1967 Quinta do Noval Nacional

Tasting notes for individual Ports, with an index sorted by vintage and alphabetically.
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Tasting notes for individual Ports, with an index sorted by vintage and alphabetically.
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AHB
Fonseca 1970
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1967 Noval Nacional vintage port

Post by AHB » 21:21 Mon 11 Feb 2008

Roy Hersh generously shared this bottle with us from his cellar. This had been decanted for 5 hours (and needed another 5!) before taking this tasting note. Deep red, a one inch pour is almost opaque with only a hint of pink or orange on the rim. Thick and unctuous on the nose with oodles of black damson and prunes. The texture is thick and gets thicker the longer the port stays in the glass and is still hugely tannic, though not to the detriment of the wine. Dried figs and plums jostle for attention on the tongue with a fierce acidity all the while the port gets thicker and thicker. The aftertaste takes a long time to make itself obvious and is never really monumental or huge, but is just so long! This is a stunning port and is so far away from being at its peak needing well over another decade before being showing any signs of losing its puppy fat. I would suggest that this really needs a couple of decades before opening - or 24+ hours in a decanter. Fabulous port - 7/8/10 (as in 7 out of 10 for drinking today; 8 out of 10 for drinking in 10 years and 10 out of 10 for drinking in 20 years). 94/100 and will achieve perhaps 98 or 99 eventually. Drunk 10/2/08.
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Roy Hersh
Niepoort LBV
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Post by Roy Hersh » 06:13 Tue 12 Feb 2008

Roy Hersh felt like a cork dork when he realized upon returning to his hotel room on Sunday at 3:15 a.m. that he had forgotten to grab an empty decanter so he could then open the '67 for the afternoon session and provide a less than satisfactory 10 hours of air time.

Given my egregious error in judgement (14 hours of drinking Port and Madeira on Sat. is a damn lame excuse!) I felt quite daft 88) when leaving my room with bottle in hand knowing I'd not get to see Alex's 9/10 or 98 points that would have been a no-brainer had my faux pas not come into play. Five hours was absolutely as appropriate as showing up for the duel at high noon, with a sling shot.

Nonetheless, the opportunity to share this with an esteemed group of friends was very much worth the while!

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Axel P
Niepoort 1977
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Post by Axel P » 08:38 Wed 13 Feb 2008

Christian Seely had us served the 67 Noval VP when having lunch on his quinta. In my oppinion a year that is (totally) overlooked concerning the Novals.

Thanks for the input on the Nacional.

Axel
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jdaw1
Taylor 1900
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Nacional 1967

Post by jdaw1 » 15:42 Wed 13 Feb 2008

Nacional 1967: dark dark red, with pink at the edge. Very closed to nose: I wrote ‟quiet dark berries”, which still feels right. Some hours later ‟very thick-smelling”, of ‟prunes and grapes”. Huge, but needing decades and hours.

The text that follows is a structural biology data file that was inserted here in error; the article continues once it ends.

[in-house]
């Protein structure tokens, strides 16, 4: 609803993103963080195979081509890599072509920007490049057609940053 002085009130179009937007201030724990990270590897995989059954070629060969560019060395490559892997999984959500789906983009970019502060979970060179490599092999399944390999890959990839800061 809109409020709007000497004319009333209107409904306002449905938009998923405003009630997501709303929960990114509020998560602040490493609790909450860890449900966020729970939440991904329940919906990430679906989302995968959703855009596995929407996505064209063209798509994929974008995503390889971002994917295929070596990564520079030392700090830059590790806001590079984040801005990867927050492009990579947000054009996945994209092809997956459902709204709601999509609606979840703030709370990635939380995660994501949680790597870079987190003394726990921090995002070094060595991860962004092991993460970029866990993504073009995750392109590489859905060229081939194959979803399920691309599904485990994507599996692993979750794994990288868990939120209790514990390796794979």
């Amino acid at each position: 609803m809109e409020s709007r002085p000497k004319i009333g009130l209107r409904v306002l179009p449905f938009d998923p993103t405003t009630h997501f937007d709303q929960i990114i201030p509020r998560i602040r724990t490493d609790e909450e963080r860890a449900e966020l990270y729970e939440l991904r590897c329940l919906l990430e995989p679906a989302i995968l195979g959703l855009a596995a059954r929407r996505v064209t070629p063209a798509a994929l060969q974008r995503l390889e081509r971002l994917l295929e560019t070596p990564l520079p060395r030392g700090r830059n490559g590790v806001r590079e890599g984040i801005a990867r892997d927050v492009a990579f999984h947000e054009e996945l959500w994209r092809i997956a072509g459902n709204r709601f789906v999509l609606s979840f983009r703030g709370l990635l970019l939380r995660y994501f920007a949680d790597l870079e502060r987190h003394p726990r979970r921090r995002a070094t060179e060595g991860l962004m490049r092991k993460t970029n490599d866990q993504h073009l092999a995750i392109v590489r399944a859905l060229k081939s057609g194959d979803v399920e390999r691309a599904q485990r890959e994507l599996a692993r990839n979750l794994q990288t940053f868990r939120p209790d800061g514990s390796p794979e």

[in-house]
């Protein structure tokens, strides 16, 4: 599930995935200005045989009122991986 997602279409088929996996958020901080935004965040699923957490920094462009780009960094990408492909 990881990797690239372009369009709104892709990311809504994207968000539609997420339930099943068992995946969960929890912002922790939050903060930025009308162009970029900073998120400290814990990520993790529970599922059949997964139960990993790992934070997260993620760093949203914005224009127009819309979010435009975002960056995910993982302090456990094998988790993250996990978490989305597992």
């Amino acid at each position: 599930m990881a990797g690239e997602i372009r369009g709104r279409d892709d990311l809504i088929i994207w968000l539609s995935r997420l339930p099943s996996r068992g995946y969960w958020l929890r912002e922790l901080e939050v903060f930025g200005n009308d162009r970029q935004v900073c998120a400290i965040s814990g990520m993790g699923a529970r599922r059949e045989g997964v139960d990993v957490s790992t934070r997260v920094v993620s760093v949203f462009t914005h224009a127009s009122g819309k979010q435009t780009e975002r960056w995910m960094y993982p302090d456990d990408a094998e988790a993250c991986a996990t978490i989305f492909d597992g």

The prunes reminded me of my one tasting of Vesuvio 1994.

Roy Hersh
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Post by Roy Hersh » 17:55 Wed 13 Feb 2008

Julian,

That is a great analogy, as there are definitely similarities in the unctuous nature, if not sheer viscosity of both and the unbridaled palate pleasure that both the Vesuvio and Nacional '67 deliver.

I like this style of big and brash and jammy, every bit as much as I do the lighter and more elegant VPs. Albeit night and day different, there is no reason one can not love them both, akin to the equal enjoyment I receive from both Colheita vs. Vintage.

Another way to look at this for the casual observer is to compare the 1967 Nacional and 1994 Veusvio to the 1983 Chateau d'Yquem stylistically, vs. the ethereal but much lighter beauty that is the 1988 Yquem. Sorry for the non-Port reference but think that analogy will be most apt for those that also love great Yquem.

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jdaw1
Taylor 1900
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insufficient experience of d’Yquem

Post by jdaw1 » 18:40 Wed 13 Feb 2008

It is with great regret that I tell you that I have insufficient experience of d’Yquem to know whether you are correct.

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g-man
Quinta do Vesuvio 1994
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Post by g-man » 05:22 Thu 14 Feb 2008

Roy Hersh wrote:Julian,


I like this style of big and brash and jammy, every bit as much as I do the lighter and more elegant VPs. Albeit night and day different, there is no reason one can not love them both, akin to the equal enjoyment I receive from both Colheita vs. Vintage.

Another way to look at this for the casual observer is to compare the 1967 Nacional and 1994 Veusvio to the 1983 Chateau d'Yquem stylistically, vs. the ethereal but much lighter beauty that is the 1988 Yquem. Sorry for the non-Port reference but think that analogy will be most apt for those that also love great Yquem.
I have to say that while I've never had a Noval Nacional, the taste descriptors from our fellow members makes it look to be something to try.

I want to add that I personally love the fonseca because it's loaded with fruit and can be very big but is just so elegant and smooth compared to similar taylor's which are big and brawny (what feels like more tannins?)

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